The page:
[Image above] Electron micrograph of a MAX phase material. MAX phases demonstrate high-temperature corrosion and oxidation resistance, which give them a lot of potential in several industries, including nuclear power and aerospace propulsion systems. Credit: Miladin Radovic, Texas A&M Engineering
On Tuesday, we highlighted recent work being done on MAX phases, a class of layered ceramic materials not often covered on CTT. These materials exhibit both high-temperature corrosion and oxidation resistance, which makes them ideal candidates for use in several industries, including nuclear power and aerospace propulsion systems.
MAX phase materials have the general formula Mn+1AXn, where M is a transition metal (toward the left-hand side of the periodic table), A is a metalloid (edging into the left-hand transition metals and heavy metals), and X is carbon or nitrogen. Researchers have studied more than 150 compositions with this general formula to date, with a big focus on ones containing titanium. (Studies on the Cr–Al–C system are slowly accumulating as well, as the Tuesday CTT showed.)
The number of known MAX phases continues to increase regularly thanks to a combination of experimental works and theoretical calculations. However, not all possible compositions are thermodynamically stable—at elevated temperatures and under oxidizing conditions, many MAX phases undergo detrimental self-sustaining oxidation reactions that result in catastrophic loss of mechanical integrity.
Because the oxidation process is complex, it is both difficult and expensive to model or characterize the process with current computational and experimental methods, thus slowing the process of identifying desirable MAX phases. Fortunately, a recent open-access article by researchers at Texas A&M University describes a new computational tool that can vastly speed up the process.
The researchers are led by materials science and engineering professors Raymundo Arróyave and Miladin Radovic. In a Texas A&M press release, Arróyave explains why density functional theory, an established physics-based mathematical model frequently used to explain materials phenomena, struggles to evaluate the properties of MAX phases at different temperatures.
“These calculations scale very poorly,” he says. “For perspective, if we want to use density functional theory to calculate the properties of a candidate material at the lowest temperature of zero kelvins, that is at the ground state, it might take about a day of computational time. But now, if you want to calculate the same properties at a finite temperature, say 1000 kelvins, it can take weeks.”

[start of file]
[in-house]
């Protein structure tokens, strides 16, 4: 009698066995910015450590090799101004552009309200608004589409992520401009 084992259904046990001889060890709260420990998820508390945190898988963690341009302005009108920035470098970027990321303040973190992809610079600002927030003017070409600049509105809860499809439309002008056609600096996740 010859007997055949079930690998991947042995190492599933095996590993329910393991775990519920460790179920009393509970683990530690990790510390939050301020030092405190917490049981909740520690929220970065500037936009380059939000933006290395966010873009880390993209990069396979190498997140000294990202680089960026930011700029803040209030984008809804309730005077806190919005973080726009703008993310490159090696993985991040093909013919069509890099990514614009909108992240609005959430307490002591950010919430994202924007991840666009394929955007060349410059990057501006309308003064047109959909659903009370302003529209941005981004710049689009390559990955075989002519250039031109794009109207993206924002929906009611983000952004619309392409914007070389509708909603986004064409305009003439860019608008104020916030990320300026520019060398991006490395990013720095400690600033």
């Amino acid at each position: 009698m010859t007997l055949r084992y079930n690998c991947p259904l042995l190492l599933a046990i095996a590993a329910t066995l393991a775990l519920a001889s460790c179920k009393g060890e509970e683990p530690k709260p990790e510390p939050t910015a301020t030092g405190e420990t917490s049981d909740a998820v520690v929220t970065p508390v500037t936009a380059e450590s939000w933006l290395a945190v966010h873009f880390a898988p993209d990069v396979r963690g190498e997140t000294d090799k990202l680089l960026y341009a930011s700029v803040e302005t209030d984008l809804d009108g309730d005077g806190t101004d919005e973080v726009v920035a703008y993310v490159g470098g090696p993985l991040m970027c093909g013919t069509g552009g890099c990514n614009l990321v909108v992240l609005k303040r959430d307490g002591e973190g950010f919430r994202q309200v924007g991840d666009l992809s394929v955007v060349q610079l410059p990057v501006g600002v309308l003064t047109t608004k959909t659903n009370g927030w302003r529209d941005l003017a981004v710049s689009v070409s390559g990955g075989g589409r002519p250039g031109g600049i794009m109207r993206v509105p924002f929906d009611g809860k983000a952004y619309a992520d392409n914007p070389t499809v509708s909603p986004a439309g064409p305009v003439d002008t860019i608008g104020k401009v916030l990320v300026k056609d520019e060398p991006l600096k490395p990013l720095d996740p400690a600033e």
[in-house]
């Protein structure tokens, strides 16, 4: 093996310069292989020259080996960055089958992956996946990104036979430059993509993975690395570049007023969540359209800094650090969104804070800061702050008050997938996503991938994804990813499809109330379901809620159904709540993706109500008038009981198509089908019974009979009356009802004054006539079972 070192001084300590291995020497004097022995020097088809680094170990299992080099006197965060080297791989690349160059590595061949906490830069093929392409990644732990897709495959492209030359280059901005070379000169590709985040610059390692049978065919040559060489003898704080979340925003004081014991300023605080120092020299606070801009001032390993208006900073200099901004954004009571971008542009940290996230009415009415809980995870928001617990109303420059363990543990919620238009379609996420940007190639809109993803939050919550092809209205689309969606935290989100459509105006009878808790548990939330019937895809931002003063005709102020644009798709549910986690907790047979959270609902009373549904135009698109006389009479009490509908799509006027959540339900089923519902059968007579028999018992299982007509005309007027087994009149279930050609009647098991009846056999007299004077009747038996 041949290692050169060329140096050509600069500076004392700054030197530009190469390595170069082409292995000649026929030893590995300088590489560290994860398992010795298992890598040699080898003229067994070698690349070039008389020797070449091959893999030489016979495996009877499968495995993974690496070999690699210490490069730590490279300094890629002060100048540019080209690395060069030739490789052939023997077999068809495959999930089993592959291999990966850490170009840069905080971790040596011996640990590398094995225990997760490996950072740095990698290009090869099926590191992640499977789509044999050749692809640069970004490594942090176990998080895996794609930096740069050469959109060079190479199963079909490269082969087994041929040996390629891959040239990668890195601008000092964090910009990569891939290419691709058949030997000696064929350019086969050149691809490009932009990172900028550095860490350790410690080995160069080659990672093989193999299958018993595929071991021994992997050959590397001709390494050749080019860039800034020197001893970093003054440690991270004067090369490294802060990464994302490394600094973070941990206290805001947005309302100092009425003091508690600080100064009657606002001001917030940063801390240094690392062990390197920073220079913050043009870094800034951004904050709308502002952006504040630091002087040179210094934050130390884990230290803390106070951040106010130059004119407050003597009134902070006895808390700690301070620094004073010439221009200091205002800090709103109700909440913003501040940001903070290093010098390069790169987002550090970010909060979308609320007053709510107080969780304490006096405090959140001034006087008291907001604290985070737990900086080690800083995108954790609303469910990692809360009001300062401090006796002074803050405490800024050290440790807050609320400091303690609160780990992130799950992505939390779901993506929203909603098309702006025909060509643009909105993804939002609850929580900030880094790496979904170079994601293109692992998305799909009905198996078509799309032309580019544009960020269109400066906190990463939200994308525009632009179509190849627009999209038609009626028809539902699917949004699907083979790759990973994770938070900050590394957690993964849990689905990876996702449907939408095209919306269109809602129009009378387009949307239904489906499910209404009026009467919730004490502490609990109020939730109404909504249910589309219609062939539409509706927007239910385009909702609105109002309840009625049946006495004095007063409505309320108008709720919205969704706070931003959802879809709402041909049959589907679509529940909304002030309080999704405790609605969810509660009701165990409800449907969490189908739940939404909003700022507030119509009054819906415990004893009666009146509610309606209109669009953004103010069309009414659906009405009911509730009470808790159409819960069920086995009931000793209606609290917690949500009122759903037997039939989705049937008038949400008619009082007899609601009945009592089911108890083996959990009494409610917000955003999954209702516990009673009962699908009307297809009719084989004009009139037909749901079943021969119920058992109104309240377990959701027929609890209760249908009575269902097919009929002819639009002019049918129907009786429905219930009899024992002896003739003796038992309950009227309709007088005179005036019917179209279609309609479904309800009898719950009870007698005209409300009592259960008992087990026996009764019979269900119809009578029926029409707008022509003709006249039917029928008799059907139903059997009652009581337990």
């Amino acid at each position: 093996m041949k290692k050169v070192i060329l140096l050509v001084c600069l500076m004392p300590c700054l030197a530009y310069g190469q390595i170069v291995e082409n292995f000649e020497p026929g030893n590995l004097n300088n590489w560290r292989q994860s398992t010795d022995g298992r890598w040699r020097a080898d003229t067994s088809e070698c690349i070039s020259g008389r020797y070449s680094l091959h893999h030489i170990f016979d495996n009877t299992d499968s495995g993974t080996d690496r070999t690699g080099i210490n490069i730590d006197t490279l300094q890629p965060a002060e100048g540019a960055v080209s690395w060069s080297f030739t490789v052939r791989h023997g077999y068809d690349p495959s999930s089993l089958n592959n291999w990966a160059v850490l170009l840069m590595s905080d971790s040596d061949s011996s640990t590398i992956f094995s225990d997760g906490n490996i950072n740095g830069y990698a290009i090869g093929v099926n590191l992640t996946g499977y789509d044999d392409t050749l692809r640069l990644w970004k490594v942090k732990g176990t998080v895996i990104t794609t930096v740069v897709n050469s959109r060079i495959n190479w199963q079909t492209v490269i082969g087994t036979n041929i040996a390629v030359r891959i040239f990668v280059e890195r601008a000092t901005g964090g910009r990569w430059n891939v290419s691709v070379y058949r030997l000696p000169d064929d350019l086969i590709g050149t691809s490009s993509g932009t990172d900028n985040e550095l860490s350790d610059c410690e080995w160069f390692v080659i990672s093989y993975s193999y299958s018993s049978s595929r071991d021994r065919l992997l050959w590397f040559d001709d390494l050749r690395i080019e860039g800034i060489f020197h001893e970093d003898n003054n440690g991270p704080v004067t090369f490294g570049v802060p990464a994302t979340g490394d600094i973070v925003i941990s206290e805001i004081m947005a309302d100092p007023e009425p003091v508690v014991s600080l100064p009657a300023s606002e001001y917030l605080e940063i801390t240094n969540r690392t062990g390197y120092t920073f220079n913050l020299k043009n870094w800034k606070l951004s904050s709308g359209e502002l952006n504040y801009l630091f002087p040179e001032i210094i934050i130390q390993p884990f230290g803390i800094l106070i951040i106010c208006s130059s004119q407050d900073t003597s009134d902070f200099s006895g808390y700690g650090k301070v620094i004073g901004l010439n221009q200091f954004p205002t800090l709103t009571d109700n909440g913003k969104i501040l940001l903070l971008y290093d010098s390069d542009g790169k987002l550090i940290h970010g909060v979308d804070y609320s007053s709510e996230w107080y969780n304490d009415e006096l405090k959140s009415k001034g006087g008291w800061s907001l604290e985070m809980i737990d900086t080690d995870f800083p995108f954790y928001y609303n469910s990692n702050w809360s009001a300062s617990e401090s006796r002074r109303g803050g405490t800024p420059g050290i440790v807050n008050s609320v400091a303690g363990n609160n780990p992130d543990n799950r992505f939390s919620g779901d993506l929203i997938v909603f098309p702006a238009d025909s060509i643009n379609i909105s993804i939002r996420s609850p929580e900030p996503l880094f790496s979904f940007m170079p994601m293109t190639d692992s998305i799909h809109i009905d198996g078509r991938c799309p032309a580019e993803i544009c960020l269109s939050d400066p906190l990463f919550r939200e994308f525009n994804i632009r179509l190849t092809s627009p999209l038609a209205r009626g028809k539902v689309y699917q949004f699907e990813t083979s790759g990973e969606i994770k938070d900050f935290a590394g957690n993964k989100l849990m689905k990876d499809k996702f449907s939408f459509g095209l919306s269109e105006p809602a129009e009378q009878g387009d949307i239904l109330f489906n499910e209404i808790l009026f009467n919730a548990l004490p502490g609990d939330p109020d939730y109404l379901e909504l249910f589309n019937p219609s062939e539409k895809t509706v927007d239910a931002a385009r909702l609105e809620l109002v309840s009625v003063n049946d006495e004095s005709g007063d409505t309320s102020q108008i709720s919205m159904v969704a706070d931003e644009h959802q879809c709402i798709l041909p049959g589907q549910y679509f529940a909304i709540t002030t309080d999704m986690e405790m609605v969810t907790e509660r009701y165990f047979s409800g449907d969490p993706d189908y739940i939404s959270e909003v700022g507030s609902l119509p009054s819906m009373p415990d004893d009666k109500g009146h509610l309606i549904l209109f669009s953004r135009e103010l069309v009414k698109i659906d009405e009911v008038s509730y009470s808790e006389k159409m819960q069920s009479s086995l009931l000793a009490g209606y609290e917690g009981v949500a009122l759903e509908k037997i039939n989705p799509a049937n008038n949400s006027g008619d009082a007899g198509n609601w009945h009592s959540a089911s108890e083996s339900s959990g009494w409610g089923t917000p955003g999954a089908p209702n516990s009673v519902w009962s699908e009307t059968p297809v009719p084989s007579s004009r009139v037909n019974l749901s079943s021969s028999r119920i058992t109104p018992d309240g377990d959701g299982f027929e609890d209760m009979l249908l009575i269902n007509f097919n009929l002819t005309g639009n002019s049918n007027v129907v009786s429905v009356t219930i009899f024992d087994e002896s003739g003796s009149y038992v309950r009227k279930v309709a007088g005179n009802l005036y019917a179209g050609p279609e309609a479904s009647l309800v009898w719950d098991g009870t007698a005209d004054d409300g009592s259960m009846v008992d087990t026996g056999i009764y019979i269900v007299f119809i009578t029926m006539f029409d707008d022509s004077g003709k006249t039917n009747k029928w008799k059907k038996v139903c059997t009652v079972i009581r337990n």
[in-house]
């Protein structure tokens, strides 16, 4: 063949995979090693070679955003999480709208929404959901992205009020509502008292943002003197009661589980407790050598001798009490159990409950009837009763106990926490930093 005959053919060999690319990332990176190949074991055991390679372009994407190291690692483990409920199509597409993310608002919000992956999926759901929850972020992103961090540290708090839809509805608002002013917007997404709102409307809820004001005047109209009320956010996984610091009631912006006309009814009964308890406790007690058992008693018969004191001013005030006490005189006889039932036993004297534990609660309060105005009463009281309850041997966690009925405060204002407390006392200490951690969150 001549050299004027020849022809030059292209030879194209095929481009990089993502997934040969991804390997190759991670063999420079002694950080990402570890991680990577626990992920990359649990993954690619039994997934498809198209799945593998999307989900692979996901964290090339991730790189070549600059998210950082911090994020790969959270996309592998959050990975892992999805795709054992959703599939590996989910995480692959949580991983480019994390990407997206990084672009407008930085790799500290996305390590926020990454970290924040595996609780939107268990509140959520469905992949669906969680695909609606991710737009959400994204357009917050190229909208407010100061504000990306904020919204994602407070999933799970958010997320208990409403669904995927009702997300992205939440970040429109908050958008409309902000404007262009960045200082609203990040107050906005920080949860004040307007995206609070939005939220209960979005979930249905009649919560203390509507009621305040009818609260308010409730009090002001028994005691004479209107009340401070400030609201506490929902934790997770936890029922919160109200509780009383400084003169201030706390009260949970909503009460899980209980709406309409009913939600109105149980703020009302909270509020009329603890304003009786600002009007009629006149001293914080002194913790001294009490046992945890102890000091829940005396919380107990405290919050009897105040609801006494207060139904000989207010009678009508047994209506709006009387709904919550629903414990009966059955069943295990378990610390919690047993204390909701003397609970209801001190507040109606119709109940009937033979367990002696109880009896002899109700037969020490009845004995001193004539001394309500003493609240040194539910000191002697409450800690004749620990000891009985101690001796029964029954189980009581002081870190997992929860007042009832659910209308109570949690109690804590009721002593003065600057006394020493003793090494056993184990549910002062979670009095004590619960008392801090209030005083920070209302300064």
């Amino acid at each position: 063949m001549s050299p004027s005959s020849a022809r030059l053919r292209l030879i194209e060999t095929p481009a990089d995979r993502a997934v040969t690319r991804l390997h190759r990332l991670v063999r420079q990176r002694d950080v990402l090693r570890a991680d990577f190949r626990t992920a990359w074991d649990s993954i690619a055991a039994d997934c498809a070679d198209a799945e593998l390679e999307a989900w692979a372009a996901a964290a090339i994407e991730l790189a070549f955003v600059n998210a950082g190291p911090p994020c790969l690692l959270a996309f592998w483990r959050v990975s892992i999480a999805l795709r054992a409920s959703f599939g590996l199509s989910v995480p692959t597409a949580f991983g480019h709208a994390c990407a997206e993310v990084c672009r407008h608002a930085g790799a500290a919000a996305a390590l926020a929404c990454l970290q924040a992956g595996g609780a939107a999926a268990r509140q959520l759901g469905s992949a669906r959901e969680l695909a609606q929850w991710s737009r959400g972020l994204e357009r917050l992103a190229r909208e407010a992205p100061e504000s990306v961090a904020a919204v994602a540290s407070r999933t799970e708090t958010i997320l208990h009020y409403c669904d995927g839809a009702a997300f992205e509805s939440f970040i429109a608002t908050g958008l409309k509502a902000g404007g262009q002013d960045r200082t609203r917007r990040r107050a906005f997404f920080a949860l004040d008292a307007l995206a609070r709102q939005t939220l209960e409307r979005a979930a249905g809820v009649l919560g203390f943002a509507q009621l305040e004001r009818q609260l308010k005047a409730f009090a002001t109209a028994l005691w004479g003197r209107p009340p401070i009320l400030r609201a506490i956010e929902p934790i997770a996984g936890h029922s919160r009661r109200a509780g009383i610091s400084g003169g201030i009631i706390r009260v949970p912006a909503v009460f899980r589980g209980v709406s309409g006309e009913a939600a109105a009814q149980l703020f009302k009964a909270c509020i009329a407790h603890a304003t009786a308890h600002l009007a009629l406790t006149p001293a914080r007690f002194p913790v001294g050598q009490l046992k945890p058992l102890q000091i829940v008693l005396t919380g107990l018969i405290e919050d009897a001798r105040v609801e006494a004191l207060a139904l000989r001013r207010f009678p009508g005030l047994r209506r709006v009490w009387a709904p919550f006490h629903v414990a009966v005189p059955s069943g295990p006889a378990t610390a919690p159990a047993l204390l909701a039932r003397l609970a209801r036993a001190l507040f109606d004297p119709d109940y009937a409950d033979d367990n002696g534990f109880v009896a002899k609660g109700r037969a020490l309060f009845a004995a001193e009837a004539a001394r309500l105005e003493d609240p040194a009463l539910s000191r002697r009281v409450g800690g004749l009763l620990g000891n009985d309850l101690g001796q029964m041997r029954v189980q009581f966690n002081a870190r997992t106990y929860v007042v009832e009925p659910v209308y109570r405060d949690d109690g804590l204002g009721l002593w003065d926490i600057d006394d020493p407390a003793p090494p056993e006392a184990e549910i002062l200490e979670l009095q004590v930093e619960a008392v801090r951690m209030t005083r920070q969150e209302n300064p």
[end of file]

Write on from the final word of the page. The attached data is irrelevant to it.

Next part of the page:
In addition, predicting the behavior of materials when exposed to oxygen at elevated temperatures further complicates the situation and can cause density functional calculations that account for oxidation to take months or even longer, Arróyave adds.
To speed up the time it takes to model oxidation of different MAX phases at high temperatures, some studies have demonstrated that augmenting density functional calculations with machine learning and experimentally acquired information can quickly and accurately improve predictions. So, the researchers of the new study decided to augment density functional calculations using an emerging machine learning method called sure independence screening and sparsifying operator (SISSO) in combination with a computational thermodynamics technique called grand-canonical linear programming (GCLP).
In an email, Arróyave says they chose SISSO as their machine learning model because of its ability to clearly demonstrate connections between inputs and outputs. “Typically, machine learning models are more like ‘black boxes,’ with very unintuitive connections between inputs and outputs,” he says. “On the other hand, SISSO allows you to create models that can be written as a function of intrinsic materials properties. The outcome of such a model is an equation that can be explicitly written and then shared to anyone.”
To test their approach, the researchers first extracted data from a couple of external databases and performed density functional calculations to determine a few fundamental properties of MAX phases at zero kelvins. Then, they gathered this information into an internal database and input the data into the machine-learning-based scheme to determine the most stable compounds for a given temperature and a certain MAX phase composition.
The high-throughput predictions given by the machine-learning-based model for several MAX phases—Ti2SiC, Ti2AlC, and Cr2AlC—compared well with values determined via oxidation experiments, thus establishing “the generality of the scheme … [and] strength of our framework.”
For the minor disagreements that did arise between theory and experiment, the researchers say it is likely due to not including all possible non-stoichiometric compounds, ternary-oxides/oxycarbides, and/or contributions from kinetics in the model. “However, keeping the complexity of the problem in mind, the proposed scheme provides good quantitative agreement with experiments,” they emphasize.
Arróyave says they are working with colleagues who have expertise in artificial intelligence and machine learning to develop more robust frameworks capable of building more complex models than SISSO, which they will use to design novel alloys. “We are also using the same approach that we used in this paper to predict how other materials oxidize when exposed to high temperatures and oxidizing environments,” he adds.
The open-access paper, published in npj Computational Materials, is “High-throughput reaction engineering to assess the oxidation stability of MAX phases” (DOI: 10.1038/s41524-020-00464-7).